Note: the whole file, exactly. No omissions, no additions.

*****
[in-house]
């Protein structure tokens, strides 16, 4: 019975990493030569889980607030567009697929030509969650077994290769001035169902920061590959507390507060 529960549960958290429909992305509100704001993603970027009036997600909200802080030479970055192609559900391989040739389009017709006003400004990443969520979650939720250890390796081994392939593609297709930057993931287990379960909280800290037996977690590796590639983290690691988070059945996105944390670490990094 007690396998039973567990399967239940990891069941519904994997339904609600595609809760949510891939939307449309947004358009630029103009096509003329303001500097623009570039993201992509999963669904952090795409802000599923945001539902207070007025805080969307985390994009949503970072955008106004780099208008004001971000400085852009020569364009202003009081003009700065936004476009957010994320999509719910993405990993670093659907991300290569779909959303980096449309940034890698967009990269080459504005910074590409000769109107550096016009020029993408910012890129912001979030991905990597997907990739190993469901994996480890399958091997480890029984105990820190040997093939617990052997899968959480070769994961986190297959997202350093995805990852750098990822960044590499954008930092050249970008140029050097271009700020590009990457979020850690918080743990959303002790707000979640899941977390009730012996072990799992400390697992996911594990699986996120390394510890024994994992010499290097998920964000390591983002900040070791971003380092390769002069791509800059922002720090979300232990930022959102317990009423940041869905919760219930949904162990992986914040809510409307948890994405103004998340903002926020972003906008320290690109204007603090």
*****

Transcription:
[in-house]
């Protein structure tokens, strides 16, 4: 019975990493030569889980607030567009697929030509969650077994290769001035169902920061590959507390507060 529960549960958290429909992305509100704001993603970027009036997600909200802080030479970055192609559900391989040739389009017709006003400004990443969520979650939720250890390796081994392939593609297709930057993931287990379960909280800290037996977690590796590639983290690691988070059945996105944390670490990094 007690396998039973567990399967239940990891069941519904994997339904609600595609809760949510891939939307449309947004358009630029103009096509003329303001500097623009570039993201992509999963669904952090795409802000599923945001539902207070007025805080969307985390994009949503970072955008106004780099208008004001971000400085852009020569364009202003009081003009700065936004476009957010994320999509719910993405990993670093659907991300290569779909959303980096449309940034890698967009990269080459504005910074590409000769109107550096016009020029993408910012890129912001979030991905990597997907990739190993469901994996480890399958091997480890029984105990820190040997093939617990052997899968959480070769994961986190297959997202350093995805990852750098990822960044590499954008930092050249970008140029050097271009700020590009990457979020850690918080743990959303002790707000979640899941977390009730012996072990799992400390697992996911594990699986996120390394510890024994994992010499290097998920964000390591983002900040070791971003380092390769002069791509800059922002720090979300232990930022959102317990009423940041869905919760219930949904162990992986914040809510409307948890994405103004998340903002926020972003906008320290690109204007603090």